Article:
Tainted Lens

Photographer Timothy Hursley shoots the lurid back room scenes of America

Andy Warhol in the last Factory in the late 1980s. (Timothy Hursley)

This pictorial appears in the October/November print edition of The Architect’s Newspaper.

Timothy Hursley has photographed the lofty heights of 20th-century American architecture: Frank Gehry, I. M. Pei, and Philip Johnson all commissioned him to document their designs. But Hursley has also trained his lens on the country’s colorful, lurid, and sometimes tragic underbelly, shooting the basements and back rooms where people struggle to survive, create art, and meet their makers.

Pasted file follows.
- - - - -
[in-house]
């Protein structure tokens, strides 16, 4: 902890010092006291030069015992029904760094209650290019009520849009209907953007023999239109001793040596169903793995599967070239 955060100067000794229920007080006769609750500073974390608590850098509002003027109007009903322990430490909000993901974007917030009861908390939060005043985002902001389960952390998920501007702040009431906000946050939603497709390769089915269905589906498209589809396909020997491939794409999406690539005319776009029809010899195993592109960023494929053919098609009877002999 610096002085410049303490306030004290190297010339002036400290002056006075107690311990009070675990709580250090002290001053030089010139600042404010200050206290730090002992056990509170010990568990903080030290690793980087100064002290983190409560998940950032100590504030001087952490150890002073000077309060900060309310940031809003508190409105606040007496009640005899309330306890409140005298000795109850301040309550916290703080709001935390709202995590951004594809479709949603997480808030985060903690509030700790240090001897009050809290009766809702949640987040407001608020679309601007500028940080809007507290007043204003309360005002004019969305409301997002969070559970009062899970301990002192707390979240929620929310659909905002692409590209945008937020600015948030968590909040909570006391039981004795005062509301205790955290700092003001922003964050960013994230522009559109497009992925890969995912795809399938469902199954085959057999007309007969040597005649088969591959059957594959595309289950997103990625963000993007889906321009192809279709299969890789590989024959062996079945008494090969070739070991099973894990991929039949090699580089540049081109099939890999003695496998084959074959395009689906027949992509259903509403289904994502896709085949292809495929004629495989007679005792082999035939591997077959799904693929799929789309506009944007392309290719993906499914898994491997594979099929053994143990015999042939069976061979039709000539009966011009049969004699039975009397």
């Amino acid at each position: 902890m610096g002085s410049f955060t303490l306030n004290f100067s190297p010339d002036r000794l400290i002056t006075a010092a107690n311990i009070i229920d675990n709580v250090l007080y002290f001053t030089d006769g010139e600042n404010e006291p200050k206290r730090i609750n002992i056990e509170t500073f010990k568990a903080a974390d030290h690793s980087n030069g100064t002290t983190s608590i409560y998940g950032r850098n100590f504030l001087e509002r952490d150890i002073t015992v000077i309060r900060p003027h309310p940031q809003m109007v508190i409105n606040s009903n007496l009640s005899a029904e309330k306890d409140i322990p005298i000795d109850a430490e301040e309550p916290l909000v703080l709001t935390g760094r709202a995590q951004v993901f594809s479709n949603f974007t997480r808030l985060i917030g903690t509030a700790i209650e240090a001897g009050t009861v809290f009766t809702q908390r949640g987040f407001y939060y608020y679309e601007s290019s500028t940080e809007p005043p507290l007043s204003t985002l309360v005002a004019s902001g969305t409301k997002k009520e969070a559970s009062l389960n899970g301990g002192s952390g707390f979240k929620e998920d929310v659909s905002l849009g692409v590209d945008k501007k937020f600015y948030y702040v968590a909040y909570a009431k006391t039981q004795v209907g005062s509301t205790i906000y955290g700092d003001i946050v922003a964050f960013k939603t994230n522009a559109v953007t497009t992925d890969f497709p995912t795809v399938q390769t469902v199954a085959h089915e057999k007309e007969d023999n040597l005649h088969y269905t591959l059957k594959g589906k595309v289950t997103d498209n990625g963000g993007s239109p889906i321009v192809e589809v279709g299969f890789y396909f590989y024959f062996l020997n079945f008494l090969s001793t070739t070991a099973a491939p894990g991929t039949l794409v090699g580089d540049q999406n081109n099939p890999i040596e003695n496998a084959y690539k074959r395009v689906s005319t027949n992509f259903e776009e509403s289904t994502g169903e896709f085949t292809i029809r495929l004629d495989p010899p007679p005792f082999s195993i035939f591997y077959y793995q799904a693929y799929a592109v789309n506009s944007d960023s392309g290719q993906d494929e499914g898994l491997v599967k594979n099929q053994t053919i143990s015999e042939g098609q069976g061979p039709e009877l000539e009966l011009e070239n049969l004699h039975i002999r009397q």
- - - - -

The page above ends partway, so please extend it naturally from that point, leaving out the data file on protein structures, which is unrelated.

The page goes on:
The photos below, from the artist’s Tainted Lens collection, show a food storage cave for members of the Fundamentalist Church of Jesus Christ of Latter-Day Saints polygamous sect; a brothel in Tonopah, Nevada; and coffins in a funeral home in Vicksburg, Mississippi.

Above, Andy Warhol stands in the last Factory in the late 1980s.

Food storage cave

Inside the Fundamentalist Church of Jesus Christ of Latter-Day Saints (Timothy Hursley)

Fence of a brothel with pink and white walls

Looking into a brothel in Nevada (Timothy Hursley)

Coffins displayed inside funeral home lit by florescent lights

Coffins displayed inside funeral home lit by florescent lights (Timothy Hursley)

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